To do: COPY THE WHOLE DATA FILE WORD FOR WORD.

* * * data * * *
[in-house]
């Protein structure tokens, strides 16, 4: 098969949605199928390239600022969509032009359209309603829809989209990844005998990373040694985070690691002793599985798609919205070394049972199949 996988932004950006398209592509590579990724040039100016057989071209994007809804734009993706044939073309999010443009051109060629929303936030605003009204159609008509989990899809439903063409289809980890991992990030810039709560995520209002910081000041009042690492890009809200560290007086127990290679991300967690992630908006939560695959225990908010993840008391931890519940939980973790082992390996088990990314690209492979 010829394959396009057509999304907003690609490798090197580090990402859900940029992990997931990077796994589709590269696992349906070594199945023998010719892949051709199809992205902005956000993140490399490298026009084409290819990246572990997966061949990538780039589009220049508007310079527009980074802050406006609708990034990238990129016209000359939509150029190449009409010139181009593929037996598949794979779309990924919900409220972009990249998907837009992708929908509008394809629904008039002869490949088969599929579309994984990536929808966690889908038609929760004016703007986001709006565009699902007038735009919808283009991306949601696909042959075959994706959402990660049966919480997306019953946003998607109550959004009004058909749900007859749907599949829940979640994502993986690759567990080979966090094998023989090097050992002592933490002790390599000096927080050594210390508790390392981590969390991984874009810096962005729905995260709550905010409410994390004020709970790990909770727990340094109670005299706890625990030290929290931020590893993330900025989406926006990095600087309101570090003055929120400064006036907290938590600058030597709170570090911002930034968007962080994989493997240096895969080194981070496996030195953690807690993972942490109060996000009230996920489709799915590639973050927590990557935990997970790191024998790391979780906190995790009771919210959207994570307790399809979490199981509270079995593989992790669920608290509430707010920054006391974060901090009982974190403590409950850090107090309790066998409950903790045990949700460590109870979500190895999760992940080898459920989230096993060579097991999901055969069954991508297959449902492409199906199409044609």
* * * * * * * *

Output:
[in-house]
């Protein structure tokens, strides 16, 4: 098969949605199928390239600022969509032009359209309603829809989209990844005998990373040694985070690691002793599985798609919205070394049972199949 996988932004950006398209592509590579990724040039100016057989071209994007809804734009993706044939073309999010443009051109060629929303936030605003009204159609008509989990899809439903063409289809980890991992990030810039709560995520209002910081000041009042690492890009809200560290007086127990290679991300967690992630908006939560695959225990908010993840008391931890519940939980973790082992390996088990990314690209492979 010829394959396009057509999304907003690609490798090197580090990402859900940029992990997931990077796994589709590269696992349906070594199945023998010719892949051709199809992205902005956000993140490399490298026009084409290819990246572990997966061949990538780039589009220049508007310079527009980074802050406006609708990034990238990129016209000359939509150029190449009409010139181009593929037996598949794979779309990924919900409220972009990249998907837009992708929908509008394809629904008039002869490949088969599929579309994984990536929808966690889908038609929760004016703007986001709006565009699902007038735009919808283009991306949601696909042959075959994706959402990660049966919480997306019953946003998607109550959004009004058909749900007859749907599949829940979640994502993986690759567990080979966090094998023989090097050992002592933490002790390599000096927080050594210390508790390392981590969390991984874009810096962005729905995260709550905010409410994390004020709970790990909770727990340094109670005299706890625990030290929290931020590893993330900025989406926006990095600087309101570090003055929120400064006036907290938590600058030597709170570090911002930034968007962080994989493997240096895969080194981070496996030195953690807690993972942490109060996000009230996920489709799915590639973050927590990557935990997970790191024998790391979780906190995790009771919210959207994570307790399809979490199981509270079995593989992790669920608290509430707010920054006391974060901090009982974190403590409950850090107090309790066998409950903790045990949700460590109870979500190895999760992940080898459920989230096993060579097991999901055969069954991508297959449902492409199906199409044609």